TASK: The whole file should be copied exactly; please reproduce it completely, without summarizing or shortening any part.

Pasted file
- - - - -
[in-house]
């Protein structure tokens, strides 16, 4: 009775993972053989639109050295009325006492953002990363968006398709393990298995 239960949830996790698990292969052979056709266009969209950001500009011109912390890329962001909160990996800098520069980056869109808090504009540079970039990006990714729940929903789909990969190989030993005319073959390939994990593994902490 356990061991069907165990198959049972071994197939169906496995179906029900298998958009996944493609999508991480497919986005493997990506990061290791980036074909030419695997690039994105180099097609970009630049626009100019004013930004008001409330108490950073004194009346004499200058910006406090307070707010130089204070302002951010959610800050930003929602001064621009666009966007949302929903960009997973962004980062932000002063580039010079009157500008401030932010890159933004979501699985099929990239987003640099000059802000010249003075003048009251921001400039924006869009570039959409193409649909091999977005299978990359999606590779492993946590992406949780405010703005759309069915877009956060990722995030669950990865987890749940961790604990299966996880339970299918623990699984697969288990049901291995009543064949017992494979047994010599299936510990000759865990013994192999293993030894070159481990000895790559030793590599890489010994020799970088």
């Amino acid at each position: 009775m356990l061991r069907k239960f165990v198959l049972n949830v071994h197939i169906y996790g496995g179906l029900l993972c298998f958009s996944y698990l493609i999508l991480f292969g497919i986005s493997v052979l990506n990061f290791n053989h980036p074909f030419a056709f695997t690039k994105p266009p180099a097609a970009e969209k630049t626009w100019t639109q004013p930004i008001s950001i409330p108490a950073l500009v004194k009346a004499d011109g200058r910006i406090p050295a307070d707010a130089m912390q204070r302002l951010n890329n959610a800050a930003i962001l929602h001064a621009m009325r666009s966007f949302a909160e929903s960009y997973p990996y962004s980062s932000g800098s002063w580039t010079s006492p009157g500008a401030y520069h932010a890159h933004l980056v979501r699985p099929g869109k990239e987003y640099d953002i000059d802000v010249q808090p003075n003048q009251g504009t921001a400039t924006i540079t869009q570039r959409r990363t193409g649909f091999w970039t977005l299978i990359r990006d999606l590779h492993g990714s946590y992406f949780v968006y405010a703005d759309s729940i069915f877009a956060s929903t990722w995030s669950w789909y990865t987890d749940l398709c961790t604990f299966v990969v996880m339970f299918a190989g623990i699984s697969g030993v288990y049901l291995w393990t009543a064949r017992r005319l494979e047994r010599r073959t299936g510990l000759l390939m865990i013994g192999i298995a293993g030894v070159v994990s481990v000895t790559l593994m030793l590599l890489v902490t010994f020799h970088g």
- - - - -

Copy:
[in-house]
């Protein structure tokens, strides 16, 4: 009775993972053989639109050295009325006492953002990363968006398709393990298995 239960949830996790698990292969052979056709266009969209950001500009011109912390890329962001909160990996800098520069980056869109808090504009540079970039990006990714729940929903789909990969190989030993005319073959390939994990593994902490 356990061991069907165990198959049972071994197939169906496995179906029900298998958009996944493609999508991480497919986005493997990506990061290791980036074909030419695997690039994105180099097609970009630049626009100019004013930004008001409330108490950073004194009346004499200058910006406090307070707010130089204070302002951010959610800050930003929602001064621009666009966007949302929903960009997973962004980062932000002063580039010079009157500008401030932010890159933004979501699985099929990239987003640099000059802000010249003075003048009251921001400039924006869009570039959409193409649909091999977005299978990359999606590779492993946590992406949780405010703005759309069915877009956060990722995030669950990865987890749940961790604990299966996880339970299918623990699984697969288990049901291995009543064949017992494979047994010599299936510990000759865990013994192999293993030894070159481990000895790559030793590599890489010994020799970088």
């Amino acid at each position: 009775m356990l061991r069907k239960f165990v198959l049972n949830v071994h197939i169906y996790g496995g179906l029900l993972c298998f958009s996944y698990l493609i999508l991480f292969g497919i986005s493997v052979l990506n990061f290791n053989h980036p074909f030419a056709f695997t690039k994105p266009p180099a097609a970009e969209k630049t626009w100019t639109q004013p930004i008001s950001i409330p108490a950073l500009v004194k009346a004499d011109g200058r910006i406090p050295a307070d707010a130089m912390q204070r302002l951010n890329n959610a800050a930003i962001l929602h001064a621009m009325r666009s966007f949302a909160e929903s960009y997973p990996y962004s980062s932000g800098s002063w580039t010079s006492p009157g500008a401030y520069h932010a890159h933004l980056v979501r699985p099929g869109k990239e987003y640099d953002i000059d802000v010249q808090p003075n003048q009251g504009t921001a400039t924006i540079t869009q570039r959409r990363t193409g649909f091999w970039t977005l299978i990359r990006d999606l590779h492993g990714s946590y992406f949780v968006y405010a703005d759309s729940i069915f877009a956060s929903t990722w995030s669950w789909y990865t987890d749940l398709c961790t604990f299966v990969v996880m339970f299918a190989g623990i699984s697969g030993v288990y049901l291995w393990t009543a064949r017992r005319l494979e047994r010599r073959t299936g510990l000759l390939m865990i013994g192999i298995a293993g030894v070159v994990s481990v000895t790559l593994m030793l590599l890489v902490t010994f020799h970088g």